Book pays tribute to historian's dad - Catholic Courier

Book pays tribute to historian’s dad

BRIGHTON — As an author and longtime archivist and historian for the Diocese of Rochester, Father Robert F. McNamara had written about many a Father — but never his father.

That has changed with the publication of Good Old Doctor Mac, Father McNamara’s tribute to his own dad, a highly regarded doctor and community leader in Corning in the late 1800s and early 1900s.

The 132-page book, published by Devon Press of Utica, is due to be released early this winter. Copies, at $12.50 each, will be available at St. Thomas the Apostle Parish in Irondequoit. Father McNamara said numerous copies are also being sent to St. Mary’s Church in Corning, but that a Southern Tier distributor had not yet been confirmed.

The book depicts the life of Dr. Thomas A. McNamara (1856-1927), who wore several hats of distinction during a medical career that spanned more than 40 years. After settling in Corning in 1882, Dr. McNamara performed the first known appendectomy and Caesarean-section birth in the area. He headed the first medical and surgical staff at Corning Hospital, and served as the local coroner as well.

“He developed a large following — interracial, international, ecumenical,” Father McNamara wrote. “It was also a devoted following. His patients had deep confidence in him for three reasons in particular: medical skill, dependability, and winning professional manner.”

Dr. McNamara also became a businessman and politician. He served as mayor of Corning from 1908-10 and chaired a World War I draft board; in addition, he was a frequent public lecturer. He was devoted to his family, as well as his Catholic faith — for instance, he would pray the rosary while tending to a woman in labor.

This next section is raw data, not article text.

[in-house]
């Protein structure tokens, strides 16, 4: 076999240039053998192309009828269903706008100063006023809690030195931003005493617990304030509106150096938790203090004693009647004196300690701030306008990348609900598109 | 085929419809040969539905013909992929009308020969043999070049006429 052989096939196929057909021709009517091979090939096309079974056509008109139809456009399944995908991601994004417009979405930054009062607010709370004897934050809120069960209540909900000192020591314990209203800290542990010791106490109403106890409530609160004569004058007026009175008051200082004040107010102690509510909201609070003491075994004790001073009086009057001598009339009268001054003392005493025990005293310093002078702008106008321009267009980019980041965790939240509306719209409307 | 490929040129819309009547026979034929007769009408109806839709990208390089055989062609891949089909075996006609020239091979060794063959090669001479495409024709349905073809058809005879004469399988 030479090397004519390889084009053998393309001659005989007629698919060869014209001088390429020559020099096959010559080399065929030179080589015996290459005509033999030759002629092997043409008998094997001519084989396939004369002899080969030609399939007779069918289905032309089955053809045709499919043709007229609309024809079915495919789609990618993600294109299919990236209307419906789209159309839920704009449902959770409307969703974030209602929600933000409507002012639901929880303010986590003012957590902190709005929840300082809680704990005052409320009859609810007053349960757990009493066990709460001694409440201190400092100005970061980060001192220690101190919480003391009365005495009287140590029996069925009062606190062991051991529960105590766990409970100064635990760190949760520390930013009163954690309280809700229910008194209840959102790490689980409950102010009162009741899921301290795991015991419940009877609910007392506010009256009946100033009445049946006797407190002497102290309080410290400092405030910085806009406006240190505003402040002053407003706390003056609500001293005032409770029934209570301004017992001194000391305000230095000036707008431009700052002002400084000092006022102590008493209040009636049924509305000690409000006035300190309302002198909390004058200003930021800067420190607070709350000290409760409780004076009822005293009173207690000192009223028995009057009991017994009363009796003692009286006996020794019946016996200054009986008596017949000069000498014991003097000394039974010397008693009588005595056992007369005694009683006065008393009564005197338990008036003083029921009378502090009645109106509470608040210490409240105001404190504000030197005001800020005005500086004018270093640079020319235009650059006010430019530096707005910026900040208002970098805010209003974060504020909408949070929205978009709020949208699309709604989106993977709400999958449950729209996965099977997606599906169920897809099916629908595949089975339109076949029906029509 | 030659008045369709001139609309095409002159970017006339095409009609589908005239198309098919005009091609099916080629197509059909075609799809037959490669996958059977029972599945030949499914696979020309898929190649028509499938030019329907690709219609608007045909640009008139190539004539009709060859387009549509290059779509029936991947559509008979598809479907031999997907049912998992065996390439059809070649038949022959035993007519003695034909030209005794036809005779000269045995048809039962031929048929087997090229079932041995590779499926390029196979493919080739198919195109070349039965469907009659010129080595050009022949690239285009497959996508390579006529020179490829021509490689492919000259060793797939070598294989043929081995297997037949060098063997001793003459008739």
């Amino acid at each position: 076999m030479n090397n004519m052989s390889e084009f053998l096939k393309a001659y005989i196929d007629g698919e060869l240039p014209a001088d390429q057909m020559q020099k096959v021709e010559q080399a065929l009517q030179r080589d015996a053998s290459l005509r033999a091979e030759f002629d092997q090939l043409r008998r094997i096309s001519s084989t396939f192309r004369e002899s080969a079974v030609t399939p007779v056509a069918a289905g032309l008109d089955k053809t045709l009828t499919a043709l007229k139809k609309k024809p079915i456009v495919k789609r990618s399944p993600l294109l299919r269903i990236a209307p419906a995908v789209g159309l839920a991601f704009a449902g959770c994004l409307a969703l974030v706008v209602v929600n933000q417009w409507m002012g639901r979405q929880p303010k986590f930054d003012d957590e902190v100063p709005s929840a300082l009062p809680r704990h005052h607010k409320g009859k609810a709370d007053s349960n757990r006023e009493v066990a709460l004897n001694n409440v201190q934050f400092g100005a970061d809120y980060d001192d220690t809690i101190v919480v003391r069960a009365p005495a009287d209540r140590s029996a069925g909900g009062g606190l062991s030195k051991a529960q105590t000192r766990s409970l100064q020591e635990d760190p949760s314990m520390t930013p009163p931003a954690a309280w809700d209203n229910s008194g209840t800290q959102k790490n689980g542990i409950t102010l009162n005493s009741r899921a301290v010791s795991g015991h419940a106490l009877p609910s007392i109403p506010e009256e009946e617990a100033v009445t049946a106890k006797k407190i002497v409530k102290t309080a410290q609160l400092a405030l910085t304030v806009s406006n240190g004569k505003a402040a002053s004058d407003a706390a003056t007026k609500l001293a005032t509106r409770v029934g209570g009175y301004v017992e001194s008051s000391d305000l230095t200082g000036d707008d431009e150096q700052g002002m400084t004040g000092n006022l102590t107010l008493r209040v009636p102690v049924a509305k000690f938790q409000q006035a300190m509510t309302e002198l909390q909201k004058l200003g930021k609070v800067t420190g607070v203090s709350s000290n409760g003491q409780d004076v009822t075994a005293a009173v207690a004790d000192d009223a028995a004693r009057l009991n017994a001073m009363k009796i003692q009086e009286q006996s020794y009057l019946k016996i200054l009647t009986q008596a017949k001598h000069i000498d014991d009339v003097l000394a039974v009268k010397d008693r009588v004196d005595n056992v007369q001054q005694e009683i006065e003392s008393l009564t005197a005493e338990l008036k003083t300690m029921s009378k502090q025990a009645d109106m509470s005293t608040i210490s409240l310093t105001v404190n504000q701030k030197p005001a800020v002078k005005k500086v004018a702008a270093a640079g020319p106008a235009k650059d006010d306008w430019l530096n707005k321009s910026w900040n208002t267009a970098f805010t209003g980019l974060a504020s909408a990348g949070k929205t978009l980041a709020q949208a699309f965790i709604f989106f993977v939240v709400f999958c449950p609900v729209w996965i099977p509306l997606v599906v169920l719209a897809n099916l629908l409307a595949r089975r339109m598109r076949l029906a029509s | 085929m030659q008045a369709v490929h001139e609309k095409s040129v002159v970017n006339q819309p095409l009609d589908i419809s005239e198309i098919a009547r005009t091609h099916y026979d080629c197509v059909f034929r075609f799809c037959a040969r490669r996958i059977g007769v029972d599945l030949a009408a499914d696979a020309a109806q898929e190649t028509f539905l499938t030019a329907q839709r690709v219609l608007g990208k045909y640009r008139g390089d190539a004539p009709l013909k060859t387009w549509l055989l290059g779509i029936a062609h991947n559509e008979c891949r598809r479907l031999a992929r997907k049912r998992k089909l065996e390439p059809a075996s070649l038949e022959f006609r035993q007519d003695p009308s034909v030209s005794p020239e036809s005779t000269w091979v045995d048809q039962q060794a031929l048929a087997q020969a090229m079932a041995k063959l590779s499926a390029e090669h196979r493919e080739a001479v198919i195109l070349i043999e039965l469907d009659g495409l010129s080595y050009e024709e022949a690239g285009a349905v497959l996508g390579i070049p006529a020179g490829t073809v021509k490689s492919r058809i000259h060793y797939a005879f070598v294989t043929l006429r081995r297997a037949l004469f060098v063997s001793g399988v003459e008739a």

Good Old Doctor Mac marks the first book released by Father McNamara since 1998’s The Diocese of Rochester in America: 1868-1993. The priest, who lives at McAuley Residence at the Sisters of Mercy Motherhouse, said finalizing the book has kept him busy in recent years and that he’s pleased with the result.

“It doesn’t burden me too much, and yet at the same time I like to stay active,” said Father McNamara, who celebrated his 94th birthday Nov. 3. “I feel that it’s worked out pretty well.”

It also marks a departure for this renowned history author. While several elements of the era are interwoven into Good Old Doctor Mac — such as Dr. McNamara making house calls by horse and buggy early in his career, and tending to frequent injuries from railroad accidents — the book has deep personal meaning as well.

“I started this back in the 1980s as some recollections for my nieces and nephews who didn’t know my father. This is much expanded,” Father McNamara said. “It’s a sort of in-house family memoir, but the story has more than a family appeal. It’s a good story, I think — it’s an edifying story in a day when there’s not so much edifying done.”

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